October 20 2020 — What a difference a year makes. Until recently, Main Stream Media rarely discussed the issue of Espionage in Brussels. Chinese espionage was a taboo subject among Belgian politicians and Intelligence agencies. No more… Follow us on Twitter: @INTEL_TODAY
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Last week, Belgium Justice Minister Vincent Van Quickenborne acknowledged that Chinese espionage is “very topical and real”.
Jaak Raes, the current administrator-general of the state security service, asked Van Quickenborne to allocate adequate resources to fight Chinese espionage.
Incidentally, we learned that not one Belgian agent has been working on this issue for at least 5 years — This probably means NEVER — as all resources are allocated to terrorism.
According to POLITICO, spies flock to Brussels like bees to a honeypot. [Belgium’s spy problem]
Why? Short answer. Lots of targets and very little to fear.
With 127 diplomatic postings, Brussels hosts the most diplomatic missions in the world, according to the Global Diplomacy Index of the Lowy Institute. The presence of the EU institutions and NATO headquarters makes Belgium relevant not just for diplomats, journalists and lobbyists, but also for international espionage.
But despite the high levels of interest in the Belgian capital, both Belgian and EU authorities say it is difficult for them to punish those caught spying and attempts to tighten the rules have failed.
In Belgium, espionage in itself is not classified as a crime. Belgian law only stipulates you are committing a crime if you communicate classified information of key national interest to a hostile or foreign power. The provisions date back to the 1930’s.
Calls for change are long-standing. Johan Delmulle, attorney general in Brussels, addressed the issue in a speech for the Brussels Court of Appeal in 2018.
“Espionage in Belgium, and specifically in Brussels, isn’t something virtual, but very concrete. Our legal arsenal for prosecuting crimes of espionage is outdated — some paragraphs date back to before the Second World War — and must be adapted to today’s society and reality.”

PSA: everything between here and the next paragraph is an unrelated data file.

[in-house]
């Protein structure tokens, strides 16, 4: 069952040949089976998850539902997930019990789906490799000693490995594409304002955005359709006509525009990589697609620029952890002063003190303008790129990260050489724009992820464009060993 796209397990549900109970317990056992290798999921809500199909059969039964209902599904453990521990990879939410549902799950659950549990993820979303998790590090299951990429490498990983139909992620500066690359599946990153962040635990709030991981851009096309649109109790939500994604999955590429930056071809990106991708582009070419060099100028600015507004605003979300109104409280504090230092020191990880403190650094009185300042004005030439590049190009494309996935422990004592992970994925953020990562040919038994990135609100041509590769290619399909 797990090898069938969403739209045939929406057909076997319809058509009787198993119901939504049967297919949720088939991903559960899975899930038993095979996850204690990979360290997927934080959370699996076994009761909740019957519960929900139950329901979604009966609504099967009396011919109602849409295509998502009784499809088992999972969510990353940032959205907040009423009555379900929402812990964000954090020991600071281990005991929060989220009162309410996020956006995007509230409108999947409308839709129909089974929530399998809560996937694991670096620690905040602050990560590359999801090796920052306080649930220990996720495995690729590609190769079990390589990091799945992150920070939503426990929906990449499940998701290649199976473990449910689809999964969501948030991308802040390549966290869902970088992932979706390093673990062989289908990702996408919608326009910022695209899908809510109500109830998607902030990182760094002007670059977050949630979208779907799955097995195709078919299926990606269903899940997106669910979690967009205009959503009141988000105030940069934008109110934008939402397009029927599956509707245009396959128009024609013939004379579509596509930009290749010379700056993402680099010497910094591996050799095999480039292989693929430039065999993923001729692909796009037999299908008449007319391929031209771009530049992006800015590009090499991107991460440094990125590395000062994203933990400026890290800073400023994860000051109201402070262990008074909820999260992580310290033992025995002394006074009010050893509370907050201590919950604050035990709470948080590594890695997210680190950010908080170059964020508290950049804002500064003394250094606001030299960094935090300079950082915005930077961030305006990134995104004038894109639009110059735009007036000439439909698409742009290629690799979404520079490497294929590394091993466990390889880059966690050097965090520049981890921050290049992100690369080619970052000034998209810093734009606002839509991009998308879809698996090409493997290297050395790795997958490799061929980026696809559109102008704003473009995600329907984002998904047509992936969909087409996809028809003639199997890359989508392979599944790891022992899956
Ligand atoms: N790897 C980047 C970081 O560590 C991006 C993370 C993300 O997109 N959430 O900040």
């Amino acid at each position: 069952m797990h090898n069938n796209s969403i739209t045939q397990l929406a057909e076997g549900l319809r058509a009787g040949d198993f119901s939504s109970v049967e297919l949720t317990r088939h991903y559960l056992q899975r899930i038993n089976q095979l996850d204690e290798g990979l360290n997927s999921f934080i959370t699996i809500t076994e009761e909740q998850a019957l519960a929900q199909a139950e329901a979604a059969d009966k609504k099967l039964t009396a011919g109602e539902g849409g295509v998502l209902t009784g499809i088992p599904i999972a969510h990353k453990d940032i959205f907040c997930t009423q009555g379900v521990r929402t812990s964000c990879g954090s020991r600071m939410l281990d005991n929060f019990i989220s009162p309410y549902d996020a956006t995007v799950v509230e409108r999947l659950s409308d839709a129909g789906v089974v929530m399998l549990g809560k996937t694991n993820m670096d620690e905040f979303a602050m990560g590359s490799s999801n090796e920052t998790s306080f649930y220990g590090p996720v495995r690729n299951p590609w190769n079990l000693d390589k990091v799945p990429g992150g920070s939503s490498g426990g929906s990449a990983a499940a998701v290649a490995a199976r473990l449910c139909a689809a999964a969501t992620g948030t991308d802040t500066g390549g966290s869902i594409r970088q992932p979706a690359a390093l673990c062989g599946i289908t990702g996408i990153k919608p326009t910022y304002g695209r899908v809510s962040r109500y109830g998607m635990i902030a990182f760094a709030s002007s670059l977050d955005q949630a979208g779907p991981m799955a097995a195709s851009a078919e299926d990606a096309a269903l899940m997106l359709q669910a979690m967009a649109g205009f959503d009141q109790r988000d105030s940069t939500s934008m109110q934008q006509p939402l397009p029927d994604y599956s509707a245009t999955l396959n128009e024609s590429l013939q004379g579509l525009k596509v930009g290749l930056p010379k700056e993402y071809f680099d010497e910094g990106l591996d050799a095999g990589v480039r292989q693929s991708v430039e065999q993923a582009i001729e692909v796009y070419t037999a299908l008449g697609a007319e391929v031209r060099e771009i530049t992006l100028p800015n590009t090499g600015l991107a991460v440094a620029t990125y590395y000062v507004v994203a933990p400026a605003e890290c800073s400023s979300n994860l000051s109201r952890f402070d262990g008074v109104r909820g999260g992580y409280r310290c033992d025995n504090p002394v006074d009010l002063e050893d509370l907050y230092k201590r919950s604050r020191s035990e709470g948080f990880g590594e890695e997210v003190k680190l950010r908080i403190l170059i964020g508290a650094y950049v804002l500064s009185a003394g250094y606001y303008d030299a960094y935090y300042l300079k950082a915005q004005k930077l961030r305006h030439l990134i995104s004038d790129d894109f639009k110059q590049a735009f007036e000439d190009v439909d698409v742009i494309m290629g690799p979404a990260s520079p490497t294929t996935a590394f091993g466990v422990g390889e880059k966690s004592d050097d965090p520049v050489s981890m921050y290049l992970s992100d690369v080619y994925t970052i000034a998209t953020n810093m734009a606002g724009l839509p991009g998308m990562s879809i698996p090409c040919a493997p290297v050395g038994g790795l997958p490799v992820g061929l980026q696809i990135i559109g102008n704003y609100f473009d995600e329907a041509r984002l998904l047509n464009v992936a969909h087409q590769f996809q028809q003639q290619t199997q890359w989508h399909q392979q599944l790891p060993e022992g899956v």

“Public prosecutors must revert to other articles of the law which weren’t created in order to combat espionage, such as gang formation or breaches of the telecommunications legislation,” Demuelle said.
There is a proposal to expand the law to economic and scientific espionage. This law would include any secret information that a foreign state or an armed group can use to engage in economic warfare.
Although an update of the espionage law is necessary, it also entails risks, said Frank Verbruggen, law professor and head of the Institute of Criminal Law at Leuven University.
“There was a clear demand from security officials to adjust the law to cases we had in the recent past, which is understandable.
But it’s a thin line between addressing those cases without endangering fundamental rights such as freedom of speech, the freedom of association or the freedom of press.”
Last year, the Belgian State Security Service banned the head of the Confucius Institute in Brussels, Xinning Song, from entering the country because of espionage activities. This year, the decision was overturned by judges on a procedural technicality.
How Belgium Became Europe’s Den of Spies and a Gateway for China — Bloomberg Cyber security
Brussels, Den of Spies — Belgian Justice Minister : “Chinese Espionage is Very Real.”